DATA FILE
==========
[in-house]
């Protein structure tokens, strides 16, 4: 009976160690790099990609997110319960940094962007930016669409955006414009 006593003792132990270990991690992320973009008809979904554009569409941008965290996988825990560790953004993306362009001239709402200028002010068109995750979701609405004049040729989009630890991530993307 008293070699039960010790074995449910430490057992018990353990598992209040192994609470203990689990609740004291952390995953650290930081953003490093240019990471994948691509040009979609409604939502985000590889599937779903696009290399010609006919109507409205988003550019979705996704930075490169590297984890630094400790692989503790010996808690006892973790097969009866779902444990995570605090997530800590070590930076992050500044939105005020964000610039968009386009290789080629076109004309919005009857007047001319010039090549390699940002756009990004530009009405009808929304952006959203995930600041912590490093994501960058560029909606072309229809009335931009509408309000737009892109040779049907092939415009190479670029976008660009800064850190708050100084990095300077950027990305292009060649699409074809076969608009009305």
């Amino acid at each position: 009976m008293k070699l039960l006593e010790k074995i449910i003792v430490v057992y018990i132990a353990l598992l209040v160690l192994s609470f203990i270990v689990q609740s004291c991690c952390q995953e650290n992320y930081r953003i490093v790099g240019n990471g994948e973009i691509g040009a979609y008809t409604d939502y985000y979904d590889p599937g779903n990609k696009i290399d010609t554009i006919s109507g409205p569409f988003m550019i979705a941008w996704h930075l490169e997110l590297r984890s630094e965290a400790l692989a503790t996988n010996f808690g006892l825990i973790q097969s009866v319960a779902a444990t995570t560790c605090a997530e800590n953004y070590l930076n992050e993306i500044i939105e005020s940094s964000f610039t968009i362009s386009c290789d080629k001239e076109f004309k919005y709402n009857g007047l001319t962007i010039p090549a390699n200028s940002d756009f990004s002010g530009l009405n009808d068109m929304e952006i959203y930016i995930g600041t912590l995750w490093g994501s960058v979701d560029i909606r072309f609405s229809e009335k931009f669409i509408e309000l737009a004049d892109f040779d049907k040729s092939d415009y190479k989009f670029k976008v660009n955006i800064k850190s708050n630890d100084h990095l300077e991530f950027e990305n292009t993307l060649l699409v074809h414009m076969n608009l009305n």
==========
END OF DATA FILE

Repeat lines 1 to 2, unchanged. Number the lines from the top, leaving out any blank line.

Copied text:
[in-house]
């Protein structure tokens, strides 16, 4: 009976160690790099990609997110319960940094962007930016669409955006414009 006593003792132990270990991690992320973009008809979904554009569409941008965290996988825990560790953004993306362009001239709402200028002010068109995750979701609405004049040729989009630890991530993307 008293070699039960010790074995449910430490057992018990353990598992209040192994609470203990689990609740004291952390995953650290930081953003490093240019990471994948691509040009979609409604939502985000590889599937779903696009290399010609006919109507409205988003550019979705996704930075490169590297984890630094400790692989503790010996808690006892973790097969009866779902444990995570605090997530800590070590930076992050500044939105005020964000610039968009386009290789080629076109004309919005009857007047001319010039090549390699940002756009990004530009009405009808929304952006959203995930600041912590490093994501960058560029909606072309229809009335931009509408309000737009892109040779049907092939415009190479670029976008660009800064850190708050100084990095300077950027990305292009060649699409074809076969608009009305």